California lawmakers have passed a bill that would require all children attending daycare and schools to be vaccinated from certain illnesses. The bill passed by the state Assembly Thursday afternoon, which was already approved by the state Senate, eliminates a religious exemption that parents previously could claim.
Gov. Jerry Brown has not said if he would sign the bill.
The bill, SB 277, comes in response to a recent outbreak of measles due to children coming into contact with other children whose parents didn’t have them vaccinated. Some parents have religious objections to vaccines, including objections to use of medicines originally created with cells from aborted human fetuses, while others are concerned about reports that vaccines can have deadly side-effects.
The controversial legislation requires all children to be vaccinated in order to attend daycare or school. Though it eliminates the personal belief and religious exemptions to vaccination, it maintains a medical exemption.
If the governor signs the bill, California will become the 32nd state to ban the personal belief exemption, and the third state to ban the religious exemption.
An amended version of the bill would allow parents who do not vaccinate their children to participate in a multiple-family private home school, or home-school their kids using a public school independent study program.
The California Catholic Conference has not taken a position on SB 277. On its website, the conference noted that a number of questions have been posed by Catholic parents with regard to the rights of parents and the morality of certain vaccines.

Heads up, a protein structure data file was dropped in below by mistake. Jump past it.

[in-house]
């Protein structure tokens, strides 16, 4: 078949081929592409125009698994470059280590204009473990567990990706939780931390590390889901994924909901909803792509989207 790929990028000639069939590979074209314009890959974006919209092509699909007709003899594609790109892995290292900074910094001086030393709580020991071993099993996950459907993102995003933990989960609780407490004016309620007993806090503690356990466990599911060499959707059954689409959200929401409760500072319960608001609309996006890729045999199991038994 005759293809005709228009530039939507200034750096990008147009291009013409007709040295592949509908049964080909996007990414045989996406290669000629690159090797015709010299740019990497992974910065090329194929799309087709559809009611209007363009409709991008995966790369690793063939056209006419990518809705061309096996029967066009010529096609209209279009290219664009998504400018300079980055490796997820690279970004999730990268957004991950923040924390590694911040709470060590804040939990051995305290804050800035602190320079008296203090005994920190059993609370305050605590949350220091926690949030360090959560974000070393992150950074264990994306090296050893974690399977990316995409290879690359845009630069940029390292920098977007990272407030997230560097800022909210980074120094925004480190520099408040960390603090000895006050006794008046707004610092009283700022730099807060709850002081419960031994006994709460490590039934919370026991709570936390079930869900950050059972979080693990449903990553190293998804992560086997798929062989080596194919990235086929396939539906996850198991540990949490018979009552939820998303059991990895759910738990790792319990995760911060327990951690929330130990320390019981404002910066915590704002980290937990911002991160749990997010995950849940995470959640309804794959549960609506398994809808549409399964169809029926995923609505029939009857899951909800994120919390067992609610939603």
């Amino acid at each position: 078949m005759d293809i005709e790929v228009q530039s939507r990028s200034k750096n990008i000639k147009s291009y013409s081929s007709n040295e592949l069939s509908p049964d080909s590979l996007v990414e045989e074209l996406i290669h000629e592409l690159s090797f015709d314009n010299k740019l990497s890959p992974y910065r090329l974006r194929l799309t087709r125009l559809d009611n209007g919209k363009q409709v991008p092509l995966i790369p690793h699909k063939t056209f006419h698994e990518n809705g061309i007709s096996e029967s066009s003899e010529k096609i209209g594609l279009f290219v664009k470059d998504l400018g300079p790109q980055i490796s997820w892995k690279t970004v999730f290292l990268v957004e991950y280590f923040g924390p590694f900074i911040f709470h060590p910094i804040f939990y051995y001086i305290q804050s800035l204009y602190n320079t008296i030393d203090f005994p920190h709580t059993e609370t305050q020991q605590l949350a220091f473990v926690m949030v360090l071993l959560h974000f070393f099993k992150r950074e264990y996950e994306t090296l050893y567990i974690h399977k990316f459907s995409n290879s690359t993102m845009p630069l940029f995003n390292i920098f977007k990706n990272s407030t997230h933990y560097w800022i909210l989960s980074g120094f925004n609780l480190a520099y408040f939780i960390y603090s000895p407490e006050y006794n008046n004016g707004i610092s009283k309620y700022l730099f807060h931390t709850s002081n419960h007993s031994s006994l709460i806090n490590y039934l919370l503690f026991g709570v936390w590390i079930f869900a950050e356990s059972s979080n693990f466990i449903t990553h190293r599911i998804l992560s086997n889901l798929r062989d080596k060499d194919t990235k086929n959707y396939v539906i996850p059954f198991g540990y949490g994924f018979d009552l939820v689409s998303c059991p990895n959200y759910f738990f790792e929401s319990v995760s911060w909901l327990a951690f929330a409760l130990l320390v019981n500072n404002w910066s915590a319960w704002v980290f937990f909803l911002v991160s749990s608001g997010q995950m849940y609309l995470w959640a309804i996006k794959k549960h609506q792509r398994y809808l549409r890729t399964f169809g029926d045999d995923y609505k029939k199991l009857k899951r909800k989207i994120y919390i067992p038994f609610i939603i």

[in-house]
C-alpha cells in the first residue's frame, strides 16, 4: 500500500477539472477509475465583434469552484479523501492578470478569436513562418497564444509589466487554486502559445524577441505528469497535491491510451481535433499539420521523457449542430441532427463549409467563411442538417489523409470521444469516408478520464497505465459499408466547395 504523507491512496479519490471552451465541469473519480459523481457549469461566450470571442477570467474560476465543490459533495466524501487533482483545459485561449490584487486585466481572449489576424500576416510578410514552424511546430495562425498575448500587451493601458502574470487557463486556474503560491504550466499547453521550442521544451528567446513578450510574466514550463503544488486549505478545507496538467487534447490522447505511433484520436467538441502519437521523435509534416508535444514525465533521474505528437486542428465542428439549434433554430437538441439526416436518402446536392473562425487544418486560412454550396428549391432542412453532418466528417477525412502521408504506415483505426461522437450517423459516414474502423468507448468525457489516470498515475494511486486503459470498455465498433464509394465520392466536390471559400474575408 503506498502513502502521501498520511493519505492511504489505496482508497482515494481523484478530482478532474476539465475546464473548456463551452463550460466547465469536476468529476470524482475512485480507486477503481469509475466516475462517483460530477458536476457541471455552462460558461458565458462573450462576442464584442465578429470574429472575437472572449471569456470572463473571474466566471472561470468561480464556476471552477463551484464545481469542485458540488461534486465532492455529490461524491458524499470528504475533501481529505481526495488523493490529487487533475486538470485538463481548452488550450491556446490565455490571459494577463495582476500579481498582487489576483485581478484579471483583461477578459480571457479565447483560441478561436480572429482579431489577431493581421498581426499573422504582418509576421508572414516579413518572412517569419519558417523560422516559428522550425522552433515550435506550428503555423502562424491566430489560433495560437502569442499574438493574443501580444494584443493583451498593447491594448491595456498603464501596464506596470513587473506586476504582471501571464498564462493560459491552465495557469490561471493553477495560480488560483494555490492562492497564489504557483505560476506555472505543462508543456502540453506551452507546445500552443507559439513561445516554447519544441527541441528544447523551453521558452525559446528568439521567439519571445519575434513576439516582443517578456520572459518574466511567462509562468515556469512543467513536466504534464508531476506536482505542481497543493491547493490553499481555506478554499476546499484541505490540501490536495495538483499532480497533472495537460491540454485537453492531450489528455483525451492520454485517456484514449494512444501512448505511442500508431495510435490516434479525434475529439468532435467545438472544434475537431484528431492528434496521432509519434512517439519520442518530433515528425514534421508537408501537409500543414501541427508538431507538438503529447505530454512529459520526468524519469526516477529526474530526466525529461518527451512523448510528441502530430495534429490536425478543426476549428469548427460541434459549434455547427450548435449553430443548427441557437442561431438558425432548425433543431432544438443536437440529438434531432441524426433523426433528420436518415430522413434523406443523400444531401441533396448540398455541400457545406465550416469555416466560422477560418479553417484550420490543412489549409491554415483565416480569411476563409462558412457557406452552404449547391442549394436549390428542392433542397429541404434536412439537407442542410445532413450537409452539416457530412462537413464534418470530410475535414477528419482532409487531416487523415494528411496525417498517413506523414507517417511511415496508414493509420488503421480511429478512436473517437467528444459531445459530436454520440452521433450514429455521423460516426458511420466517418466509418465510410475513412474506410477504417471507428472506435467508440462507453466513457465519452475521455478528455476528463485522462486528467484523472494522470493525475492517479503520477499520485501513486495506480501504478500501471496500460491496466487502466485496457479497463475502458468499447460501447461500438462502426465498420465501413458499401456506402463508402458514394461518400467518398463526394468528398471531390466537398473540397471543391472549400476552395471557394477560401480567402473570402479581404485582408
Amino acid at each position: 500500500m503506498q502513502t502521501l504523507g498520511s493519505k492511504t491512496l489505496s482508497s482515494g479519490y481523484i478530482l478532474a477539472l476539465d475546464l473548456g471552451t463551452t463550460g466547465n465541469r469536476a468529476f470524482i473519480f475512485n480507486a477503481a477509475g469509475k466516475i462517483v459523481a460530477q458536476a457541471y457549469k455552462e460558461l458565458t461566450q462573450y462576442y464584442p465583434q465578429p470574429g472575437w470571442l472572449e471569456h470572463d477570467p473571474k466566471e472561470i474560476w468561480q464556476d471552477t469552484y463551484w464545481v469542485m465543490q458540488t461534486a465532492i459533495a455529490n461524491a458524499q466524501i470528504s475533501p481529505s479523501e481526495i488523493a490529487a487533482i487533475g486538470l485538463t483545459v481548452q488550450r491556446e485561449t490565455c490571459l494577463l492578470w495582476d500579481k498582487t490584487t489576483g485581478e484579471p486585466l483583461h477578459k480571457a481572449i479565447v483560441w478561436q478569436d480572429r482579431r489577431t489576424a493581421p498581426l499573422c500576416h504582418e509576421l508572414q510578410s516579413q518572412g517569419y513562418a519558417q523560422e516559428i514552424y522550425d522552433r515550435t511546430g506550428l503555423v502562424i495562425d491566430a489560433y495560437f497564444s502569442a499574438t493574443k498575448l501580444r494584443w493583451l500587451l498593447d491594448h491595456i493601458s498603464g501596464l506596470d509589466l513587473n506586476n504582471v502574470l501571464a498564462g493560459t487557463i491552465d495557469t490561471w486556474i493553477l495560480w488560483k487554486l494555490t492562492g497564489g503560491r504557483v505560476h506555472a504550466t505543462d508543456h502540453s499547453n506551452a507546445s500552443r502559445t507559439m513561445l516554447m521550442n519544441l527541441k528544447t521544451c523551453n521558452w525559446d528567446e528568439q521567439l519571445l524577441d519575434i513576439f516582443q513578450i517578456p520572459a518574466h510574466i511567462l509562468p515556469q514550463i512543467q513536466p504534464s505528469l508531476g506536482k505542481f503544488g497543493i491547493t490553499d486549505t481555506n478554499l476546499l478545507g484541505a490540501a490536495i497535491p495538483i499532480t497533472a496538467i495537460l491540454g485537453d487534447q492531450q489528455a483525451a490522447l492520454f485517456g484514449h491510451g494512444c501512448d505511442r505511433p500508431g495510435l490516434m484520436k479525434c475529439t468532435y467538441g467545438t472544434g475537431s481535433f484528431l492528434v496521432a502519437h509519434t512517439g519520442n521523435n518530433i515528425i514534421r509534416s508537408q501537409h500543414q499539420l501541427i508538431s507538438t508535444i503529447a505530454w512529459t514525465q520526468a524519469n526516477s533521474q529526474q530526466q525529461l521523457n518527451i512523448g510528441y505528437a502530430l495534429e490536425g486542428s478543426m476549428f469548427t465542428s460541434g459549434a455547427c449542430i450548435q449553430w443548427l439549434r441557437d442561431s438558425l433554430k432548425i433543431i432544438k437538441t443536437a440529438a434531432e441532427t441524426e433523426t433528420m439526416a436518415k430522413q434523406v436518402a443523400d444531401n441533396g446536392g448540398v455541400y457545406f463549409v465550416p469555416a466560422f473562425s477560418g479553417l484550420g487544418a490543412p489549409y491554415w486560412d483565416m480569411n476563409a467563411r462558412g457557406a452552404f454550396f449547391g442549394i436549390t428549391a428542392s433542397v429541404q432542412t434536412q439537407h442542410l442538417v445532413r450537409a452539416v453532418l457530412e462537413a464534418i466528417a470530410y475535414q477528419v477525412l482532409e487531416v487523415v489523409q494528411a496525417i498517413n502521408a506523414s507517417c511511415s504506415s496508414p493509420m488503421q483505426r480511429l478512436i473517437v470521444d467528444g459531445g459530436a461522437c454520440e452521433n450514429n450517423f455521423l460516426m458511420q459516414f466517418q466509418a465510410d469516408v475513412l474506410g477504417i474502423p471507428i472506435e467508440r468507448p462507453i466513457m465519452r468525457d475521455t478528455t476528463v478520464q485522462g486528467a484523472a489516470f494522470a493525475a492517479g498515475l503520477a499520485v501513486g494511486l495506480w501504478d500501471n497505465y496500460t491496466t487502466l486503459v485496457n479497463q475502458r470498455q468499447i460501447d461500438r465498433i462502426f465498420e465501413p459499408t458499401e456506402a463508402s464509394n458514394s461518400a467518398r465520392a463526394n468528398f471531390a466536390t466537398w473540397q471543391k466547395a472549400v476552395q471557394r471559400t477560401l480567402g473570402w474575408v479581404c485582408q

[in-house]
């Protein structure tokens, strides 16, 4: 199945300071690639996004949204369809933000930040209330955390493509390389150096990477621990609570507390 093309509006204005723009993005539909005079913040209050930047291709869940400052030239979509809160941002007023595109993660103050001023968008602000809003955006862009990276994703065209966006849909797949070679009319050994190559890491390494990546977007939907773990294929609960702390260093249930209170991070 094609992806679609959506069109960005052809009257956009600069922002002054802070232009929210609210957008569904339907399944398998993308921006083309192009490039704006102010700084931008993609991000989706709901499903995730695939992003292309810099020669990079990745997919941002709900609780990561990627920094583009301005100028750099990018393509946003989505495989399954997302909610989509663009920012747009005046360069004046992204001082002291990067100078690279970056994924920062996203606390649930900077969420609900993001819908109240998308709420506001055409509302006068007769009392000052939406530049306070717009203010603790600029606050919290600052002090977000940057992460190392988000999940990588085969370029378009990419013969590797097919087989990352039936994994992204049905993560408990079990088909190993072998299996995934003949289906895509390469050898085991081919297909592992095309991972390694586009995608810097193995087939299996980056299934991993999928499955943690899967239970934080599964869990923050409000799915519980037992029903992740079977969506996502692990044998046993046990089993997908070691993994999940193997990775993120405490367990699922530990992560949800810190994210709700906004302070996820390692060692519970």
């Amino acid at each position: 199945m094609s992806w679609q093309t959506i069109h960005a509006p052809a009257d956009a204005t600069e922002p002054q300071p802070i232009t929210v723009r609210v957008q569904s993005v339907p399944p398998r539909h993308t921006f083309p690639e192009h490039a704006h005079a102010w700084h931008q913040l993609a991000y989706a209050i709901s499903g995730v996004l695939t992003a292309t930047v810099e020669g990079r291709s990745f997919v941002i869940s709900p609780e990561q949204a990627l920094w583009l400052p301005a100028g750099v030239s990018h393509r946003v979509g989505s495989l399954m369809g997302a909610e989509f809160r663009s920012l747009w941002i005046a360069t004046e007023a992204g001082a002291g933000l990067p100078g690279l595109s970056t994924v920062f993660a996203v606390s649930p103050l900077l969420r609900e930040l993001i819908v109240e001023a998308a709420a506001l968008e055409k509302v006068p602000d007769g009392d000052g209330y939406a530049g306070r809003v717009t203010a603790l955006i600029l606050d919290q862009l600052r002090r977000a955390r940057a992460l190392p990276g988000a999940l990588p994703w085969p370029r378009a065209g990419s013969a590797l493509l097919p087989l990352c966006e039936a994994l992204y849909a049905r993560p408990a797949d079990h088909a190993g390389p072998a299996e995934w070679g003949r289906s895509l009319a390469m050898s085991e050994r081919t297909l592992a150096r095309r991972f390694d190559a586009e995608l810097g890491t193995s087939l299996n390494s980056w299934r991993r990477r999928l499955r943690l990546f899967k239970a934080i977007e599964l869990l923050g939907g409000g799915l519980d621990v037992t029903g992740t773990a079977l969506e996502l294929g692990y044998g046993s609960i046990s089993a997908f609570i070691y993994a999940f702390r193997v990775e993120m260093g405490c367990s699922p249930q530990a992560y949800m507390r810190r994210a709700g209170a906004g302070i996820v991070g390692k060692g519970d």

"The Catholic Church has made it very clear that we must all be free to follow our conscience and that parents are primarily responsible for their children," said the conference’s statement. "At the same time, the Catholic Church teaches that we live in community with each other and must balance our rights with the legitimate responsibility to promote the common good."
It also said that the Congregation for the Doctrine of the Faith looked at the morality of using vaccines derived using “descendant” cells of aborted fetuses. “There is a grave responsibility to use alternative vaccines and to make a conscientious objection with regard to those which have moral problems," the congregation wrote. “As regards the vaccines without an alternative, the need to contest so that others may be prepared must be reaffirmed, as should be the lawfulness of using the former in their own children but also, and perhaps more specifically, for the health conditions of the population as a whole—especially for pregnant women."
The website of the National Catholic Bioethics Center (NCBC) answers a variety of questions on the morality and ethics of vaccines.